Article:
How to do Halloween Right in the South
With its history, hauntings, and notorious hell raisers, the South knows how to celebrate Halloween.
New Orleans has its voodoo. Savannah, its world-famous cemetery. And in Nashville, you’ll find the haunted mansion of a dead president. This Halloween, there are spooky spots to visit all over the South; here are ten of the best.
Home to above-ground cemeteries, voodoo, and as the birthplace of Anne Rice, New Orleans offers Halloween celebrations as dramatic as the city itself.
1. For 27 years, members of Anne Rice’s Vampire Lestat Fan Club have gathered in her hometown the Friday before Halloween for the Coven Vampire Ball. This year, The Vampire Chronicles author will join them in person for the horror-themed event. It’s the highlight of the club’s four-day UnDead Con (October 29-November 1), which also features events such as a panel discussion with American Horror Story’s Naomi Grossman, and the always-popular Bizarre Bazaar (on sale: leather masks and custom acrylic fang caps).
2. The evening of October 24, huge papier-mâché floats of scowling skeletons, headless horsemen, and angry clowns will make their way through the streets of the Vieux Carre during the Krewe of Boo, the official parade of New Orleans. Instead of simply throwing beads, costumed float riders shower the massive crowds with Elmer’s Chee Wees (New Orleans–made cheese curls) and miniature pralines.
“The Hostess City of the South” is also a welcoming spot for ghosts. Built atop Native American burial sites and unmarked graves from the Colonial era, Savannah is considered one of the most haunted cities in America.
3. Friday and Saturday evenings in October, a candlelit Davenport House Museum presents Stranger than Fiction: An Exploration of the Extraordinary In Old Savannah. This living history program introduces visitors to ghostly Savannah residents from the 1820s; together, they relay their generation’s commonly held beliefs about death, the supernatural, and even hot topics of the day, like the newly published Frankenstein.
4. Made famous by John Berendt’s Midnight in the Garden of Good and Evil, Bonaventure Cemetery is the final resting place of such notable figures as songwriter Johnny Mercer and Pulitzer Prize–winning poet Conrad Aiken. Sixth Sense World and Blu Orb Tours guide visitors around this Southern Gothic landmark filled with statues of the deceased.
It’s called the Holy City, but Charleston is no stranger to things of the dark. The town’s 345-year history is splattered with wars, injustices, and diseases, leaving the brick and cobblestone streets haunted by a bevy of restless ghosts.
5. Descend into a dungeon that once held Revolutionary War prisoners; tour a historic jail where 19th-century pirates languished; wander past wrought-iron gates into a graveyard where disease-ridden patients were allegedly buried alive. Bulldog Tours offers three different ghost tours highlighting these spooky sites from centuries past.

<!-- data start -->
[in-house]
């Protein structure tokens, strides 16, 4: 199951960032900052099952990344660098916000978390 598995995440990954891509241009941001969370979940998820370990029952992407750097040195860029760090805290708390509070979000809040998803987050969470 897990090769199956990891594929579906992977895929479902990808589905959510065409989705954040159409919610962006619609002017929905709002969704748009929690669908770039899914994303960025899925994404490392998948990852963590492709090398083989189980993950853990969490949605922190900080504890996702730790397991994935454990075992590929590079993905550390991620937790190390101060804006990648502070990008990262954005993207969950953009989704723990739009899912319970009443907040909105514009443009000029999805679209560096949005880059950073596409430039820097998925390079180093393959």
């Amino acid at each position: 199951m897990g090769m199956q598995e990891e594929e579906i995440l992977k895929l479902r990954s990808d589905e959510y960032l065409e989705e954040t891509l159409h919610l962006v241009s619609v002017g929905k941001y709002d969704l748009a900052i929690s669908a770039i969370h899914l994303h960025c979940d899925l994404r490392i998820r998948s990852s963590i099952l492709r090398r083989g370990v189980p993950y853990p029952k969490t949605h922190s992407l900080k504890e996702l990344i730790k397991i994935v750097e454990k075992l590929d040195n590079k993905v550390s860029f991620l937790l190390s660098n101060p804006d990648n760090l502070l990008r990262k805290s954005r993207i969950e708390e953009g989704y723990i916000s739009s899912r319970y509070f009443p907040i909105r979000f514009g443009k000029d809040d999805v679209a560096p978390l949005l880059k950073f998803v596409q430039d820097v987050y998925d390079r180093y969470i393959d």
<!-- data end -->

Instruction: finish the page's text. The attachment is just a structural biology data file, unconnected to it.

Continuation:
6. So abundant are Charleston’s ghosts even its bars are haunted. Throughout October, take a Haunted Pub Crawl to a handful of local watering holes, where you’ll sample Lowcountry beers and hear sordid ghost stories. (At Southend Brewery, for example, the ghost of a man who hanged himself on the building’s third floor more than a century ago still appears to visitors.)
So ghost-friendly is Nashville, even Elvis allegedly has taken up residence in Music City (in Ryman Auditorium, where his daughter Lisa Marie is rumored to have heard his laugh).
7. As George Strait and Alan Jackson once lamented, there’s “Murder on Music Row.” Hear stories of the country-crooning ghosts who appear on this famed strip as you ride around town in an actual hearse, courtesy of Nashville Hearse Tours.
8. There are haunted houses, and then there are haunted mansions that once belonged to dead presidents. Experience the latter during Hauntings at the Hermitage on the evening of October 24. Tour Andrew Jackson’s former abode by candlelight, as living historians describe the spooky noises and ghostly apparitions that have long been a staple of this early nineteenth-century structure.
Atlanta isn’t known as a particularly haunted city: Many of its historic buildings were destroyed during the Civil War, and its city noises serve as ghost repellant (as any paranormalist will tell you, the undead like their peace and quiet). But that doesn’t mean the capital of the Peach State can’t have a ghoulishly good time on Halloween.
9. An adults-only Halloween play starring a bunch of puppets? It’s one of Atlanta’s cult favorite activities at this time of year, and October 14 through 31, it’s back for the eighth year at the Center for Puppetry Arts. The Ghastly Dreadfuls: Raising Spirits showcases creepy classic tales, such as Oscar Wilde’s “The Canterville Ghost” for audiences ages 18 and older. (Sorry, Little Johnny.)
10. B-Afraid. B-Very Afraid. The B-52s, Georgia’s very own pop band from the 1980s, will play a campy show at the historic Fox Theatre October 30. Never ones to avoid loud costumes, band members will show up in all their glittered, painted glory, and audiences are encouraged to follow suit. Go-go boots are encouraged; dancing is mandatory.
Allison Entrekin is an executive editor with Southbound Magazine and the Georgia Travel Guide. She covers the Southeastern United States beat for Travel + Leisure. Follow her @aweissentrekin.